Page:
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Publisher’s Letter One thing I have quickly learned in publishing this magazine is that I am not a born salesman. I am not a salesman anymore than I am an Olympic figure skater. Yes, I could learn to sell, but technically I could also learn to figure skate. (Neither one, in my opinion, being easier than the other.) The equation doesn’t go both ways. While I struggle to sell, I can’t not buy. I have spent a lifetime as a mark for aggressive sales people. By saying no, I have that feeling I am taking food out of their child’s mouth (therapy is helping). This only results in their quota being met and one more brick of resentment being placed onto the Monument-To-UnwantedItems being built deep in my gut. Mind you, I am not about to crack, or implode. I have learned to embrace this part of me. It manifests itself in ways that range from a general state of bewilderment to a growing preference for animals. My dogs are not trying to sell me anything—unless it is after five, then they are trying to sell me on the fact that they are starving to death. And yes, I always buy it. Do you want dinner? What do you want? Dog food? Wag, wag, wag. Pant, pant, pant. Smile, smile, smile. It’s always worth the price. But now that I have been on the other side of this give and take (selling ad space), I have to say, in no uncertain terms, it is an art. I have a newfound respect for sales and the people who do it—and not like the respect one has for a guy who robs a bank and gets away with it without firing a shot; a deep-seated respect. Sales keeps the wheels of commerce going. It’s lonely, it’s taxing, it’s uncertain, it’s incredibly demanding, and it is absolutely integral to every nook and cranny of our way of life. Look around you. Everything—everything—was brought to you by a salesperson. The chair you are sitting in? Salesperson. There was one to sell it to the store, and one to sell it to you. The parts that make up the chair? Salesperson. The flooring on which the chair rests? Salesperson. The table, your coffee cup, your coffee, your cream, your sugar, your spoon? You get it. People produce things, salespeople sell it. Otherwise nothing would ever leave the factory floor, the farm, or the ranch. But when it is my turn to sell I tend to project myself into the place of the person in front of me, and I think: I don’t even want to be talking to me about this. Folks, this way of thinking is not good. It is actually really bad, especially if your very survival depends on SELLING SOMETHING. Here is how it goes: As soon as I see somebody struggling with the decision (should I or shouldn’t I?) I want to take their hand and say: It’s okay ... I understand ... you don’t have to do this. Now, I am here to tell you that if the Toyota sales dude had taken my hand and said, ‘it’s ok, you don’t have to do this,’ I would not be driving a yolk-yellow SUV—no offense to my fellow yolk-yellow-Toyota-SUV-driving brethren (and I do see you out there.) It is a great vehicle, but it does come in other colors. Like white. We must have had the same sales associate. I am just wondering if that associate is interested in selling advertising. I couldn’t sell yellow Toyotas. I couldn’t give away yellow Toyotas. What we do have to and want to do is build a magazine that people simply want to read. (It is a “we” thanks to a team of near-volunteer writers dedicated to the mission of this magazine. Read some of their bios in this issue). We want to be the connector between the consumer and the producer. We want to be educational without being preachy. Most of all, we want to be relevant and entertaining. Because if you read it, then you will see our advertisers’ beautiful ads. And then it all becomes rather symbiotic. Thanks to the writers, the readers, and our advertisers who are making it all possible. Enjoy issue 3. Rick Scibelli, Jr. Publisher and Editor in Chief 2  edible SAN JUAN MOUNTAINS   WINTER 2010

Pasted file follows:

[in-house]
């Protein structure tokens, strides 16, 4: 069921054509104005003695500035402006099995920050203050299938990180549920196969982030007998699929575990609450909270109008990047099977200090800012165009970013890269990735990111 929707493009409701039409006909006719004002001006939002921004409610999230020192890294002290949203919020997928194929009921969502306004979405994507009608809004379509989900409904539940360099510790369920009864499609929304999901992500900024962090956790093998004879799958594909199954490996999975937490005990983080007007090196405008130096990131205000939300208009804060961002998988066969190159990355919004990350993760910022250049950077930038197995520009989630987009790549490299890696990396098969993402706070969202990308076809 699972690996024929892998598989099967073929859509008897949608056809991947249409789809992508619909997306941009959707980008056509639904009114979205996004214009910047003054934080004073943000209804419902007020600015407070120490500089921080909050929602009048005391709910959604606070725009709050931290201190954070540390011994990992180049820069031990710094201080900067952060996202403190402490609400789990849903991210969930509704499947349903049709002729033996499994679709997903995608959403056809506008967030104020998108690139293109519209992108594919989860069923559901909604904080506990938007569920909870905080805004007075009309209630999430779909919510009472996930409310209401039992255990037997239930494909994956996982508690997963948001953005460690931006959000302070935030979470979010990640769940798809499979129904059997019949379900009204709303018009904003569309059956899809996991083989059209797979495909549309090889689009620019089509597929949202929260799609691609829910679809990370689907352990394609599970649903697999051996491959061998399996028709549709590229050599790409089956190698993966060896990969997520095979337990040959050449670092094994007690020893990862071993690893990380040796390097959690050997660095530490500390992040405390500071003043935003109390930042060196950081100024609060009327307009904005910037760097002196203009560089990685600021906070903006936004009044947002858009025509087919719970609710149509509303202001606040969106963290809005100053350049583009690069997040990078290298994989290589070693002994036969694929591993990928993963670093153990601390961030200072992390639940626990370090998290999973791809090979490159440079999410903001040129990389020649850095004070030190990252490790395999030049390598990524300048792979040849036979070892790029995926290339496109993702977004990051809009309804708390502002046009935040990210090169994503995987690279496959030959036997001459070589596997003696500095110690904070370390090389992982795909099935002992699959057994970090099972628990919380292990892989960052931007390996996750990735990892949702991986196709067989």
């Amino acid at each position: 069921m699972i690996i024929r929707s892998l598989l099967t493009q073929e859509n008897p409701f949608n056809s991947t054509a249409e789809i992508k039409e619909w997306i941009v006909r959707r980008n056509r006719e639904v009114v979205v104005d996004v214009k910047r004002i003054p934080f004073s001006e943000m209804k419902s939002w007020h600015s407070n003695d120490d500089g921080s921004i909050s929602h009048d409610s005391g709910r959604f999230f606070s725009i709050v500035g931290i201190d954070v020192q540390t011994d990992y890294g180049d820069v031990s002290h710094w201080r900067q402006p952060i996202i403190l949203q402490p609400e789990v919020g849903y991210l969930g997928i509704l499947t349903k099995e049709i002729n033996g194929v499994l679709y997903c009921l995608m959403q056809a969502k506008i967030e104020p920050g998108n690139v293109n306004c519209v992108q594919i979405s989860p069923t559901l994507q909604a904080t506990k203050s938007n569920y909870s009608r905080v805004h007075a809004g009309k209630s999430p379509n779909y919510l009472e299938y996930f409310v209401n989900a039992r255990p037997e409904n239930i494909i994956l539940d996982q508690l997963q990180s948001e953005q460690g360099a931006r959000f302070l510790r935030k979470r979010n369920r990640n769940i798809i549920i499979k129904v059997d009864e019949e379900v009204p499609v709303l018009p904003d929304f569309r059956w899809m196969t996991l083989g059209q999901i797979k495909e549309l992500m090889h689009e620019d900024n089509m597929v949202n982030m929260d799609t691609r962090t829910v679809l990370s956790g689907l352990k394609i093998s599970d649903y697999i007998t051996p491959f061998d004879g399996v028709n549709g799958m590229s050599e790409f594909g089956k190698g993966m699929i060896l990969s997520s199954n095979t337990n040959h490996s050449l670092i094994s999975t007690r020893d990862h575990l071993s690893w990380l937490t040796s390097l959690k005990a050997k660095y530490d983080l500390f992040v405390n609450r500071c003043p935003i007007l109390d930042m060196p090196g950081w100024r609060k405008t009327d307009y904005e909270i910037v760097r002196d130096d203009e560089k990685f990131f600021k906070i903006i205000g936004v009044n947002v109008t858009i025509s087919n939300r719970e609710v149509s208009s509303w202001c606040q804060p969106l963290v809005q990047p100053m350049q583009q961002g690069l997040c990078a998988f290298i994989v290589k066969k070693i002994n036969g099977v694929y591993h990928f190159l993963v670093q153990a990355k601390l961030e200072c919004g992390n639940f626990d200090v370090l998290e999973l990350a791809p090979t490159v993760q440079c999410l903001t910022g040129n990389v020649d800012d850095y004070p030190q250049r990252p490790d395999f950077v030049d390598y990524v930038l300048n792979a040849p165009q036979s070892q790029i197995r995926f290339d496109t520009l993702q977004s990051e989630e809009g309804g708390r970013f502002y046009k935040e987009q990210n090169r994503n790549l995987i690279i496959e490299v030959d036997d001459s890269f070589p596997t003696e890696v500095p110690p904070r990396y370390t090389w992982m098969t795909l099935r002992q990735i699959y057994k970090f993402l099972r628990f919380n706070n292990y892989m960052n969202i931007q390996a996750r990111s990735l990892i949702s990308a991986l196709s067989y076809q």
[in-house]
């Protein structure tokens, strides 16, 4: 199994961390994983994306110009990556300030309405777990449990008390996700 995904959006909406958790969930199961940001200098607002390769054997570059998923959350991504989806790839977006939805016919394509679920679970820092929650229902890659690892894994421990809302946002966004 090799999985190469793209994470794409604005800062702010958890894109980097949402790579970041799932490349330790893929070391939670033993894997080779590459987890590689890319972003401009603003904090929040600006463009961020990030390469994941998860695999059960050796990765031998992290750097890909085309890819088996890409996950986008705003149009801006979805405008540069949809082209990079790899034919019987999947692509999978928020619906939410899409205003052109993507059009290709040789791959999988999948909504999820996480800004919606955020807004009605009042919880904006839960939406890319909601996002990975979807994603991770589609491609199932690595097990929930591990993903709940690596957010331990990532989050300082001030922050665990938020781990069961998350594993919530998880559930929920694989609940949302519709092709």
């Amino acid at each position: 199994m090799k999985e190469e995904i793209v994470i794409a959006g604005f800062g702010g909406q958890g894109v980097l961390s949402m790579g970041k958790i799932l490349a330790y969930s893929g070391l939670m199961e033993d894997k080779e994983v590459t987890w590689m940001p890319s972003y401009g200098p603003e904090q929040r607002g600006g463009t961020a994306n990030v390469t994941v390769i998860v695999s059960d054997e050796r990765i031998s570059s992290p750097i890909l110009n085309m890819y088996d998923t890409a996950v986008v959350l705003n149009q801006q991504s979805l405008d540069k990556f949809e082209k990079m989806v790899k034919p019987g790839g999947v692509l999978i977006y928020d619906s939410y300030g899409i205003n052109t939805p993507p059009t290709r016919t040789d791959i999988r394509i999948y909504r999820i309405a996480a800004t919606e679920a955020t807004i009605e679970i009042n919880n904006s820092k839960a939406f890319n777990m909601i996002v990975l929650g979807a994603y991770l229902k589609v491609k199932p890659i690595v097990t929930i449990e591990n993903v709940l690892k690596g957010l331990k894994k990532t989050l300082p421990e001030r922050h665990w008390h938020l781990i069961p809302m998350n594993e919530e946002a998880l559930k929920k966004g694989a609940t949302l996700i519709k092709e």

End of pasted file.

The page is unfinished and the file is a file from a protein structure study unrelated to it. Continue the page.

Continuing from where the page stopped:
san juan mountains Editor & Publisher Rick Scibelli, Jr.


DESIGNER Bambi Edlund

Writers Molly Anderson-Childers Eileen Burns Kris Holstrom Joe Lewandowski Anna Riling Kris Oyler Lauren Slaff Rachel Turiel

Copy Editor Michelle G. McRuiz

Photographer Rick Scibelli, Jr.


advertising Eileen Burns, Telluride, Montrose, Ouray and Northern San Juan Account Manager, Rick Scibelli, Jr., Durango, Pagosa Springs and Southern San Juan Account Manager, Jess Kelley,

contact us edible San Juan Mountains 361 Camino del Rio Suite 127 Durango, CO 81303 To send a letter to the editor, email us at rick@ For advertising inquiries, email eileen@ediblesanjuanmountains. com or For home delivery of edible San Juan mountains, email; the rate is $32 per year. edible San Juan mountains is published quarterly by Sunny Boy Publications. All rights reserved. Distribution is throughout southwest Colorado and nationally by subscription. No part of this publication may be used without written permission of the publisher. © 2010. Every effort is made to avoid errors, misspelling and omissions. If, however, an error comes to your attention, please accept our sincere apologies and do notify us. Thank you.

Profile for Edible Southwest Colorado

Edible San Juan Mountains Winter 2010  

Telling the story of local food throughout Southwest Colorado and The Four Corners.

Edible San Juan Mountains Winter 2010  

Telling the story of local food throughout Southwest Colorado and The Four Corners.